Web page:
The POPI Act – When Exactly Is the US Going to Jump on the Bandwagon?
The date of General Data Protection Regulation (GDPR) compliance is now very near. Add to that the Protection of Personal Information Act (POPI), which will apply to all South African institutions or legally recognized organizations. An article I read mentioned some specific instances of personal information that may have been not spelled out in GDPR, such as private correspondence, religious beliefs, and details of your sex life – no, I am not kidding. Accountability for businesses is R10 million ($807,200) or 10 years in jail. They aren’t kidding about this.
It seems the US government hasn’t recognized the need to protect citizens’ information – the same citizens, mind you, who voted them into office. The US still lacks a single, comprehensive federal law that regulates the collection and use of personal information. Instead, the government has approached privacy and security by regulating only certain sectors and types of sensitive information, for example, health and financial, which creates overlapping and contradictory protections.
As we have seen from Equifax, Yahoo, and Uber, US companies are not very willing to admit to a data breach. What could they have done to prevent those breaches? Well, they could have put the appropriate security infrastructure measures in place to protect consumer data, and set guidelines for IT and security staff about identifying and protecting privacy information. Unfortunately, it appears they did neither.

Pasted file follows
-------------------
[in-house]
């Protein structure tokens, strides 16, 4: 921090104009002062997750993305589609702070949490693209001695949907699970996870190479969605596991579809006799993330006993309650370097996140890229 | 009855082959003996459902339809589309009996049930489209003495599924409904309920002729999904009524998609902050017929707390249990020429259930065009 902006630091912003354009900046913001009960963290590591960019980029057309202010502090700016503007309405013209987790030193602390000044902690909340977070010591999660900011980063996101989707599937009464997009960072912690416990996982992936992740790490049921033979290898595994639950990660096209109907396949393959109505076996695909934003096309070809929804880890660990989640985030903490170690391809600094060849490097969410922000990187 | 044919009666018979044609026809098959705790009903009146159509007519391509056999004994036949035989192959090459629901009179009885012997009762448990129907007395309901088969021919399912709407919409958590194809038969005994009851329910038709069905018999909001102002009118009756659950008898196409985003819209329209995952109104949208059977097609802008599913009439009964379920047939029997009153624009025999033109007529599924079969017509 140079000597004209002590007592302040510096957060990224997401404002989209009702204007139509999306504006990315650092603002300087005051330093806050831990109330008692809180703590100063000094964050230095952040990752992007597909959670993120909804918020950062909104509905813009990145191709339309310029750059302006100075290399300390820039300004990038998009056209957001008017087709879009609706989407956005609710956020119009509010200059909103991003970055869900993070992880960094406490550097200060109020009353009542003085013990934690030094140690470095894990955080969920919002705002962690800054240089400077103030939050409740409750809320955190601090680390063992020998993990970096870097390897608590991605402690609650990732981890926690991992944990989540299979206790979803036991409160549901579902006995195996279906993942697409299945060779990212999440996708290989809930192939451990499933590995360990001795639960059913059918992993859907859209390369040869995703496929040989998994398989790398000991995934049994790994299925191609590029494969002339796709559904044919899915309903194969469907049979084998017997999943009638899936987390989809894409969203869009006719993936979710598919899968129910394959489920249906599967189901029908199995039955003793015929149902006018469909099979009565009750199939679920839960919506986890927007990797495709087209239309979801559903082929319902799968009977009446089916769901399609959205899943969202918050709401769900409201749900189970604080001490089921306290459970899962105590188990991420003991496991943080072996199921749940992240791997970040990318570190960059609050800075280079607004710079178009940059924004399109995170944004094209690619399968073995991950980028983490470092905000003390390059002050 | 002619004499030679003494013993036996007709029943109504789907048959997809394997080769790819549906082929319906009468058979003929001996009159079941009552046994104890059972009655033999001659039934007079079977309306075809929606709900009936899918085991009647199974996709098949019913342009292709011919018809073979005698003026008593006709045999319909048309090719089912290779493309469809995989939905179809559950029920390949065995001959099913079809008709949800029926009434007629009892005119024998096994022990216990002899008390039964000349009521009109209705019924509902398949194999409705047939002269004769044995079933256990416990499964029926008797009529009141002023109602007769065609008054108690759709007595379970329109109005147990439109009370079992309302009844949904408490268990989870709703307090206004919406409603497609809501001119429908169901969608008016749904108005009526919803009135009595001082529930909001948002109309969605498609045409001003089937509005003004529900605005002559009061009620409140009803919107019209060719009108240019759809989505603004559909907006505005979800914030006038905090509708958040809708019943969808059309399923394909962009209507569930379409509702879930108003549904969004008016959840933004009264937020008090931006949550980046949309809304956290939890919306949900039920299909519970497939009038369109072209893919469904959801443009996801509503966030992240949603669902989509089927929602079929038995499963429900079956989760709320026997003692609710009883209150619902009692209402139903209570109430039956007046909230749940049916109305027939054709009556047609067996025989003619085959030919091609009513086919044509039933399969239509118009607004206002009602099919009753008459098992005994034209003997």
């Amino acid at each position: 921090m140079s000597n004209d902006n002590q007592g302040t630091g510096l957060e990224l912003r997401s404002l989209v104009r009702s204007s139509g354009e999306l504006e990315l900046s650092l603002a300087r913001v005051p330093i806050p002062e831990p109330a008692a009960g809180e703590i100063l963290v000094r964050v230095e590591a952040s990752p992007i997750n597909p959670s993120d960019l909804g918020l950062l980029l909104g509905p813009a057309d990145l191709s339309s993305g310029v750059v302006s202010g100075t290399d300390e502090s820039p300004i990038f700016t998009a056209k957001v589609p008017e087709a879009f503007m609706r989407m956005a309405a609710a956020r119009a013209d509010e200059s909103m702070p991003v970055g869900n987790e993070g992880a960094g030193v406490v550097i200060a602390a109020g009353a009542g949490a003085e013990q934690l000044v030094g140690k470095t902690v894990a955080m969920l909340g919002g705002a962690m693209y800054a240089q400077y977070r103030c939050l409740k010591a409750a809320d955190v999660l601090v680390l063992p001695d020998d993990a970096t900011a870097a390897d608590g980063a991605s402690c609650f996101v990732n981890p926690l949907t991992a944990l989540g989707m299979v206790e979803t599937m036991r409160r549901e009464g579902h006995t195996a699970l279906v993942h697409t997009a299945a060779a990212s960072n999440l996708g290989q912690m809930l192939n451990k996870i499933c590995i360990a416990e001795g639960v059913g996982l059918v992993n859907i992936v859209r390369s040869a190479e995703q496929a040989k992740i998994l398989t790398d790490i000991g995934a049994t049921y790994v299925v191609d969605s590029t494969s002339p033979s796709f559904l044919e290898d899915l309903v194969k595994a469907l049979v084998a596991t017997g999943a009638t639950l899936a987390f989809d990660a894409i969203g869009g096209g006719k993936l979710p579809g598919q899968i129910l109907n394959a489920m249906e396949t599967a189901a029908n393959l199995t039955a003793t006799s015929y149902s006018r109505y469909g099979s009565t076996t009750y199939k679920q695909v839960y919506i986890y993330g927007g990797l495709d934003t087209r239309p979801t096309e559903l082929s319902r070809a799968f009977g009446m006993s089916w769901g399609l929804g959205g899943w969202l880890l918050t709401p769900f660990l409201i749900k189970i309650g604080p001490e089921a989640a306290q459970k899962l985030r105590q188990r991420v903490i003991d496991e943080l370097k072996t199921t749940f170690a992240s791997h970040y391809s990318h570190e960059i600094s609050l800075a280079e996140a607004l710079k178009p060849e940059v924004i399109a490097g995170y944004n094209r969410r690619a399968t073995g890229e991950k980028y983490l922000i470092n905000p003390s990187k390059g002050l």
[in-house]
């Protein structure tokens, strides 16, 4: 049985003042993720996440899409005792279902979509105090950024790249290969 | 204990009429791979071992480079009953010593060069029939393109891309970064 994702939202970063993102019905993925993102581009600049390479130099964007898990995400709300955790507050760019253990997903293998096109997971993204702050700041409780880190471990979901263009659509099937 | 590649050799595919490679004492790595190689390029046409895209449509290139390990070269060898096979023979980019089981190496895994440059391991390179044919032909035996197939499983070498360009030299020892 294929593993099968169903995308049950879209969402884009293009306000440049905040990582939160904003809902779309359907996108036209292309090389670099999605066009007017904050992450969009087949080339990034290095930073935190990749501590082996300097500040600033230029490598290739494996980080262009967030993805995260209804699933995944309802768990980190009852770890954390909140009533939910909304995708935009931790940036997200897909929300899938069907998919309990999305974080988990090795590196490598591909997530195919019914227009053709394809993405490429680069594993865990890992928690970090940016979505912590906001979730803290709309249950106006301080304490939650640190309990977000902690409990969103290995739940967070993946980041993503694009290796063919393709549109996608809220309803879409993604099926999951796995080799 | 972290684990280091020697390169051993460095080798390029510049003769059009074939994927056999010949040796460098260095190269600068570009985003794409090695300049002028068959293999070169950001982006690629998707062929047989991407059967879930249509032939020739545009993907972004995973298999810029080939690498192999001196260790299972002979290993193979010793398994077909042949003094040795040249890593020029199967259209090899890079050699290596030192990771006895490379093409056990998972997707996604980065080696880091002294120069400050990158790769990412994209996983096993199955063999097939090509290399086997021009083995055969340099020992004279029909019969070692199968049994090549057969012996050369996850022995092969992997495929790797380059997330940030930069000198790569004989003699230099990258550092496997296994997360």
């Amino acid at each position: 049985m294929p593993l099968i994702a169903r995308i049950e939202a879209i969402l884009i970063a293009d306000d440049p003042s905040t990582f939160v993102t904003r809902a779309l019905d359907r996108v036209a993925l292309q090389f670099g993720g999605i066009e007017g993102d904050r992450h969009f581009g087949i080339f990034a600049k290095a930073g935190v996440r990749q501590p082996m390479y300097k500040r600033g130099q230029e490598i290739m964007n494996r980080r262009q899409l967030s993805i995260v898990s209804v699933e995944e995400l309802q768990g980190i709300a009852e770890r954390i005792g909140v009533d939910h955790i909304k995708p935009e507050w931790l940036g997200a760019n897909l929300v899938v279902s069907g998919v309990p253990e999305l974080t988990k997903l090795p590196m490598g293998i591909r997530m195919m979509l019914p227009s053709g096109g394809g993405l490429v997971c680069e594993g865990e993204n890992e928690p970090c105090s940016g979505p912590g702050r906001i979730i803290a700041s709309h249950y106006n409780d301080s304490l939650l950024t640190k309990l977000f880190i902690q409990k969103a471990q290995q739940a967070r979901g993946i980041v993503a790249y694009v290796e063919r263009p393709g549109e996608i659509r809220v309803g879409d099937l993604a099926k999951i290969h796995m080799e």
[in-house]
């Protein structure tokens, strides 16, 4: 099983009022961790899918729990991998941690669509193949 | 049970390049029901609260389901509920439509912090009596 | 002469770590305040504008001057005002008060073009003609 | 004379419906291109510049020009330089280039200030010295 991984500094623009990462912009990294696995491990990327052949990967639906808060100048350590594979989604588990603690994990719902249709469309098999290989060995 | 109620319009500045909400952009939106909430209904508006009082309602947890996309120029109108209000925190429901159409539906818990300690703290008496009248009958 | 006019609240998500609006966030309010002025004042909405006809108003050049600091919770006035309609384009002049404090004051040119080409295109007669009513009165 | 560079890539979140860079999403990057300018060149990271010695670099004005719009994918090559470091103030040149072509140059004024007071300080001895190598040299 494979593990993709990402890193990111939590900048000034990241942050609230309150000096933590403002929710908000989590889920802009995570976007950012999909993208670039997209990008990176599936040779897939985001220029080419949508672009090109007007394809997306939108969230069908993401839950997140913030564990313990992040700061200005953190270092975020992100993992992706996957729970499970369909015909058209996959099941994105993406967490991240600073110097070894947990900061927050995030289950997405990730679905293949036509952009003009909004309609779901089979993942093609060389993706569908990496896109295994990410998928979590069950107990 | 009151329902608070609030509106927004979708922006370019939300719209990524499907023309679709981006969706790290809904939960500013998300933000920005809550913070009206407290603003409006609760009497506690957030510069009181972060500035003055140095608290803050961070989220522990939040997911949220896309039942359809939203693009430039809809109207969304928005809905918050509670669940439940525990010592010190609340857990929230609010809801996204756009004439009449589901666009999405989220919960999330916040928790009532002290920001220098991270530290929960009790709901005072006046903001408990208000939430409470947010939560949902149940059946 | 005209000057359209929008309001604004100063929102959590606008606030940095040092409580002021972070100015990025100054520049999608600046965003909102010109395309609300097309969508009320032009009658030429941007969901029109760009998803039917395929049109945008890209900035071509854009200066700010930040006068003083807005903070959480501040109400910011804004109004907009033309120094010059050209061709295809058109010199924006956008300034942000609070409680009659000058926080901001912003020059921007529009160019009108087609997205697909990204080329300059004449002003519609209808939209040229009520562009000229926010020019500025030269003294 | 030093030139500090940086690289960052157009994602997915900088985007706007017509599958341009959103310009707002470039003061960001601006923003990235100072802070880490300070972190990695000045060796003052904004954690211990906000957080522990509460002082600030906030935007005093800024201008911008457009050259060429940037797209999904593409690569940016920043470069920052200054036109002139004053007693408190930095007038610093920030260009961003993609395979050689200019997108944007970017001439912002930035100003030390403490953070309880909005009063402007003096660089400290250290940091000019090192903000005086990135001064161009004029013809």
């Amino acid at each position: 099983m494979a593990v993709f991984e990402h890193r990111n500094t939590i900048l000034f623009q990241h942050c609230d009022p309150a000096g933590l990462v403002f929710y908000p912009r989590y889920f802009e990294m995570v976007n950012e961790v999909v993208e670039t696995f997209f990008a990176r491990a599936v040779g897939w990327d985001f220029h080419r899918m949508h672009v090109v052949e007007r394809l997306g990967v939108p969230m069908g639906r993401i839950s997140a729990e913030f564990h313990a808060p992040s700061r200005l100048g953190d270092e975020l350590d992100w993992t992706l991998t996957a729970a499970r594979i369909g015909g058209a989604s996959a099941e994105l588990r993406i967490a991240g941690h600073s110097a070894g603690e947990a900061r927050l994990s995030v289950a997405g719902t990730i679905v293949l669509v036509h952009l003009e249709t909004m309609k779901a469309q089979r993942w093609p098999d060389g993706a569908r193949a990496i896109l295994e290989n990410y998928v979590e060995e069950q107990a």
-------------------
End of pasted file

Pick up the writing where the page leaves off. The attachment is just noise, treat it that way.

What has this got to do with you? If you are not impacted by GDPR, or POPI for that matter, then nothing really, except encouraging corporate responsibility and ethical behavior, putting your own information governance and privacy protection policies and processes in place now, until you are forced to.
That’s where we can help. Our conceptClassifier platform can identify semantic multi-term metadata from unstructured, semi-structured, and even structured data. No hunting, searching, creating, or tuning reports until you ‘think’ you have identified all the privacy information, from all repositories. This enriched metadata is auto-classified to one or more taxonomies, where it can be tuned and tweaked by business subject-matter experts.
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